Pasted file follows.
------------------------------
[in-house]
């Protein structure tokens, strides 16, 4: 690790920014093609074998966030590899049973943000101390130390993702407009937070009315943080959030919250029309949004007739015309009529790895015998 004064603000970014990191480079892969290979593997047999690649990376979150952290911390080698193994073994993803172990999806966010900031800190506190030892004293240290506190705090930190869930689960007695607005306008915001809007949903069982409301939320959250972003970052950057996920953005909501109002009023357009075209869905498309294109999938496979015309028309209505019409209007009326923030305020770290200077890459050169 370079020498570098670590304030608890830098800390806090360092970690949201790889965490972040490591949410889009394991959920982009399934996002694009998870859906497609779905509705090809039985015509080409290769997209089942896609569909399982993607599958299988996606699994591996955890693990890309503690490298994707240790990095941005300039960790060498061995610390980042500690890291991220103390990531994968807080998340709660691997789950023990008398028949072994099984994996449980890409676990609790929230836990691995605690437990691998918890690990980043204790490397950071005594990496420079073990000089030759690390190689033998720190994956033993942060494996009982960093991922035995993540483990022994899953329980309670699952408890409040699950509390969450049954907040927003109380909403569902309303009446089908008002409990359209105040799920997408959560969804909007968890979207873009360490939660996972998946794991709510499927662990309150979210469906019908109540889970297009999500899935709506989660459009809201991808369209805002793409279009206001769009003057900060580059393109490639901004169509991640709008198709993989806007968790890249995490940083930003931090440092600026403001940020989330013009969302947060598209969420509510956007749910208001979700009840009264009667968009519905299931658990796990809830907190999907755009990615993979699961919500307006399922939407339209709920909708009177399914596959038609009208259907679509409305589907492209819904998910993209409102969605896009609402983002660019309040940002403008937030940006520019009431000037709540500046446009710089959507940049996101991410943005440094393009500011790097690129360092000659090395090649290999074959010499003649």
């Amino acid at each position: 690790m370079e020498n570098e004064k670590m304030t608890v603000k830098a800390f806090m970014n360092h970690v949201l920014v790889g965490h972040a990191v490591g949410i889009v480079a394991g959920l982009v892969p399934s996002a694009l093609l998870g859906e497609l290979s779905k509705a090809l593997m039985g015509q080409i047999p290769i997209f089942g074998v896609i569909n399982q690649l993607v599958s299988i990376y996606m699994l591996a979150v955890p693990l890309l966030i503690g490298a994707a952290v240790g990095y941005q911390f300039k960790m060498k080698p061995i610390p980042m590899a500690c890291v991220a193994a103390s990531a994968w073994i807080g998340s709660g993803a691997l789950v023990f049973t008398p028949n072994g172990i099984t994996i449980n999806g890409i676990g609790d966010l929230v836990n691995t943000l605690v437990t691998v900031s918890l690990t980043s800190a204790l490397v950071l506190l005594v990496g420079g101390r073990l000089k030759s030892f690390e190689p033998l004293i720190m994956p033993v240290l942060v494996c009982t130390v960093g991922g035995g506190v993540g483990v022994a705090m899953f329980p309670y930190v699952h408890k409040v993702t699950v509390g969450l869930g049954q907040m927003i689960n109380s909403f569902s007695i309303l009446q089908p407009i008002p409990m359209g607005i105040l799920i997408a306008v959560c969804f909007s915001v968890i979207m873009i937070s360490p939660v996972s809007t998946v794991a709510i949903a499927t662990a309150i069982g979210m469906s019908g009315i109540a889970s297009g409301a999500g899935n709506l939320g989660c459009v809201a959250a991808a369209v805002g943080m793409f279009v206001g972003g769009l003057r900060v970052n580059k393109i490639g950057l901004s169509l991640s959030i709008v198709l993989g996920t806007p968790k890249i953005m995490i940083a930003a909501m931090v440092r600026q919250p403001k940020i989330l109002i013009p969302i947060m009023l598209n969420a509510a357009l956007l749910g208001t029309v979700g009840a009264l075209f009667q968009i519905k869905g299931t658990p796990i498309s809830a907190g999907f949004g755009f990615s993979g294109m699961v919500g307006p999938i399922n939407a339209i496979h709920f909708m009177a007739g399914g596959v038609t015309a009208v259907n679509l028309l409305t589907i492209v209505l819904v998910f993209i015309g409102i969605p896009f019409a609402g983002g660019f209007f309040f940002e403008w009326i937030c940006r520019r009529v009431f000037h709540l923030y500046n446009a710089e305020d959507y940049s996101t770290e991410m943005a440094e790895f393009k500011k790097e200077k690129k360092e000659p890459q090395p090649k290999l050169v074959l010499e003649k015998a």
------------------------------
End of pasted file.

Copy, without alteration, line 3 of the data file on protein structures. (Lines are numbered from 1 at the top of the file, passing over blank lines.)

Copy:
């Amino acid at each position: 690790m370079e020498n570098e004064k670590m304030t608890v603000k830098a800390f806090m970014n360092h970690v949201l920014v790889g965490h972040a990191v490591g949410i889009v480079a394991g959920l982009v892969p399934s996002a694009l093609l998870g859906e497609l290979s779905k509705a090809l593997m039985g015509q080409i047999p290769i997209f089942g074998v896609i569909n399982q690649l993607v599958s299988i990376y996606m699994l591996a979150v955890p693990l890309l966030i503690g490298a994707a952290v240790g990095y941005q911390f300039k960790m060498k080698p061995i610390p980042m590899a500690c890291v991220a193994a103390s990531a994968w073994i807080g998340s709660g993803a691997l789950v023990f049973t008398p028949n072994g172990i099984t994996i449980n999806g890409i676990g609790d966010l929230v836990n691995t943000l605690v437990t691998v900031s918890l690990t980043s800190a204790l490397v950071l506190l005594v990496g420079g101390r073990l000089k030759s030892f690390e190689p033998l004293i720190m994956p033993v240290l942060v494996c009982t130390v960093g991922g035995g506190v993540g483990v022994a705090m899953f329980p309670y930190v699952h408890k409040v993702t699950v509390g969450l869930g049954q907040m927003i689960n109380s909403f569902s007695i309303l009446q089908p407009i008002p409990m359209g607005i105040l799920i997408a306008v959560c969804f909007s915001v968890i979207m873009i937070s360490p939660v996972s809007t998946v794991a709510i949903a499927t662990a309150i069982g979210m469906s019908g009315i109540a889970s297009g409301a999500g899935n709506l939320g989660c459009v809201a959250a991808a369209v805002g943080m793409f279009v206001g972003g769009l003057r900060v970052n580059k393109i490639g950057l901004s169509l991640s959030i709008v198709l993989g996920t806007p968790k890249i953005m995490i940083a930003a909501m931090v440092r600026q919250p403001k940020i989330l109002i013009p969302i947060m009023l598209n969420a509510a357009l956007l749910g208001t029309v979700g009840a009264l075209f009667q968009i519905k869905g299931t658990p796990i498309s809830a907190g999907f949004g755009f990615s993979g294109m699961v919500g307006p999938i399922n939407a339209i496979h709920f909708m009177a007739g399914g596959v038609t015309a009208v259907n679509l028309l409305t589907i492209v209505l819904v998910f993209i015309g409102i969605p896009f019409a609402g983002g660019f209007f309040f940002e403008w009326i937030c940006r520019r009529v009431f000037h709540l923030y500046n446009a710089e305020d959507y940049s996101t770290e991410m943005a440094e790895f393009k500011k790097e200077k690129k360092e000659p890459q090395p090649k290999l050169v074959l010499e003649k015998a």